Good general practitioners will continue to be essentialBMJ 2006; 332 doi: https://doi.org/10.1136/bmj.332.7532.41 (Published 05 January 2006) Cite this as: BMJ 2006;332:41
- Mayur Lakhani, chairman (firstname.lastname@example.org)1,
- Maureen Baker, honorary secretary1
- 1 Royal College of General Practitioners, London SW1 7PU
- Correspondence to: M Lakhani
The forthcoming white paper is certain to result in changes in primary care, but the nature and effect of the reforms is unclear. We asked some people with an interest in general practice to predict the future
What will English primary care look like in 2015? The proposed new white paper on health and community services in England1 will affect all of our futures—public, patients, and health professionals. The future is uncertain, but we can be sure that people will still get sick, or think they may be sick, and then they will value care from a doctor they know and who knows them. We present a vision of a values based, patient centred primary healthcare system that is consistently of high quality, safe, accessible, and accountable. We recognise that our aspiration will require considerable investment, system reform, and support for implementation but believe that it is a much needed yet achievable model to improve patient care.
What is primary care?
Primary care has been defined as: “The first level contact with people taking action to improve health in a community. In a system with a gatekeeper, all initial (non-emergency) consultations with doctors, nurses or other health staff are termed primary care as opposed to secondary health care or referral services.”2 International comparisons of healthcare systems have shown that the United Kingdom ranks highly on scores of primary care orientation, and countries with good primary care systems show improvement in the health of individuals and populations, together with greater satisfaction with care.3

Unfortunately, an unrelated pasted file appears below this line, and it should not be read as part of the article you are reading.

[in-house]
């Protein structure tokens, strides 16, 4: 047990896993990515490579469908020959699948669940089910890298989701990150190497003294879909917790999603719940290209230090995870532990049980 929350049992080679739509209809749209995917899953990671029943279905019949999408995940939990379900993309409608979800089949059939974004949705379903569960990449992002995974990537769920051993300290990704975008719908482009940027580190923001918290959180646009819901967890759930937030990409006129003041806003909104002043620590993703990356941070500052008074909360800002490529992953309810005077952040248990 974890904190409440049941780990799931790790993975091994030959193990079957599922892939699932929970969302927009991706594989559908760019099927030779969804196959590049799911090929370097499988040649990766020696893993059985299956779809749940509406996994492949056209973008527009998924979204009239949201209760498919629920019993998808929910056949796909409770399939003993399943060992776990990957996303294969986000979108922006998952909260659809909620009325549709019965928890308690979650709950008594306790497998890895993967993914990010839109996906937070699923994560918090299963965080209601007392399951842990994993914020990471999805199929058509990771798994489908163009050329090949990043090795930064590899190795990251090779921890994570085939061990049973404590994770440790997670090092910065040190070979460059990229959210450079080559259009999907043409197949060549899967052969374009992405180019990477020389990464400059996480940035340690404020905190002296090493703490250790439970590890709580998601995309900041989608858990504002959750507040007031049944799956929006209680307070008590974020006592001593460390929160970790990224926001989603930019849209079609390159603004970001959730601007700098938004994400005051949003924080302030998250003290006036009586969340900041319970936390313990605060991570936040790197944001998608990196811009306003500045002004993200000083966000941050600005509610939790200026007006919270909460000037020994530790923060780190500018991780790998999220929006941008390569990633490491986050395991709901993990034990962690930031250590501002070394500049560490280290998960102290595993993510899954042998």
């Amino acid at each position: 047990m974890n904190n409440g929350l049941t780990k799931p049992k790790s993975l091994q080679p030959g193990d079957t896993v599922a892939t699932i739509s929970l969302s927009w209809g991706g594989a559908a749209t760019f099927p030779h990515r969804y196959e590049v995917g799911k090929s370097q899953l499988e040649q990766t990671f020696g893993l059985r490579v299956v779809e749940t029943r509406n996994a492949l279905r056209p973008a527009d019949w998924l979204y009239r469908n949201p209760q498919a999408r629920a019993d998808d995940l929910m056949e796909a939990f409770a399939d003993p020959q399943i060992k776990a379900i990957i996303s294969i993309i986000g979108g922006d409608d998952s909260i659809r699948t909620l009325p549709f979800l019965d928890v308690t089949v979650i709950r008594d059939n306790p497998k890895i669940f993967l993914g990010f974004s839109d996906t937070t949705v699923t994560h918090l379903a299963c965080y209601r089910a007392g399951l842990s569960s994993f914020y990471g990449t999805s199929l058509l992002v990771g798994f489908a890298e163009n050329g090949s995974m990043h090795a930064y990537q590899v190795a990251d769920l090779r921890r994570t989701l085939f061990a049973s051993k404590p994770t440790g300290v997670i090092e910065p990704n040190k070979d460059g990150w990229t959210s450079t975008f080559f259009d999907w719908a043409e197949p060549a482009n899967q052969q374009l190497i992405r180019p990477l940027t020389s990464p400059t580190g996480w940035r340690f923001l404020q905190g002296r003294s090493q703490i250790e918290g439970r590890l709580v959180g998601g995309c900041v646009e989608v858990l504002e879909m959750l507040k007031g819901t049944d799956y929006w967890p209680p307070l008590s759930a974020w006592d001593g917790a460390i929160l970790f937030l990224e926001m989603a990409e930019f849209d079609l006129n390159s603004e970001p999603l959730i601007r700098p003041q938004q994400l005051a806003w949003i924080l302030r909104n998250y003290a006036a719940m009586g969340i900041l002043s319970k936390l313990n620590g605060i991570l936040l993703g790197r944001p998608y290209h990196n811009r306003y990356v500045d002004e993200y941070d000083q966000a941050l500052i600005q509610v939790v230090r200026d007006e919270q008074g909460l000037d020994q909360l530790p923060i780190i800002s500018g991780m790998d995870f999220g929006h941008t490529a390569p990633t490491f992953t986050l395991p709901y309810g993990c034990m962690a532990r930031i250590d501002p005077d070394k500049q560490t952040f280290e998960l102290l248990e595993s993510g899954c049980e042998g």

Within the NHS general practice is a central component of primary care. General practice is defined as: “An academic and scientific discipline, with its own educational content, research base and clinical activity, orientated to primary care and built on fundamental principles.”4
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